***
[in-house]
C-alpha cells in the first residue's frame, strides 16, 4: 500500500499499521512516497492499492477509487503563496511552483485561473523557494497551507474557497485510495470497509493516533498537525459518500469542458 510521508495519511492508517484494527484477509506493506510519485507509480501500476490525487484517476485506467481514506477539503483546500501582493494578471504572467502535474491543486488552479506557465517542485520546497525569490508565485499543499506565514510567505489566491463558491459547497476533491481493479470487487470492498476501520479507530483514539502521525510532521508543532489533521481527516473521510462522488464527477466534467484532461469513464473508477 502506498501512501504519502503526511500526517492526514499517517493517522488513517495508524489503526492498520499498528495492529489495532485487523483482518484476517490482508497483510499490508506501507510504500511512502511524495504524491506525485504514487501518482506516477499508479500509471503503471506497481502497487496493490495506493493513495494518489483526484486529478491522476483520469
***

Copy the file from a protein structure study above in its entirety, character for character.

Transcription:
[in-house]
C-alpha cells in the first residue's frame, strides 16, 4: 500500500499499521512516497492499492477509487503563496511552483485561473523557494497551507474557497485510495470497509493516533498537525459518500469542458 510521508495519511492508517484494527484477509506493506510519485507509480501500476490525487484517476485506467481514506477539503483546500501582493494578471504572467502535474491543486488552479506557465517542485520546497525569490508565485499543499506565514510567505489566491463558491459547497476533491481493479470487487470492498476501520479507530483514539502521525510532521508543532489533521481527516473521510462522488464527477466534467484532461469513464473508477 502506498501512501504519502503526511500526517492526514499517517493517522488513517495508524489503526492498520499498528495492529489495532485487523483482518484476517490482508497483510499490508506501507510504500511512502511524495504524491506525485504514487501518482506516477499508479500509471503503471506497481502497487496493490495506493493513495494518489483526484486529478491522476483520469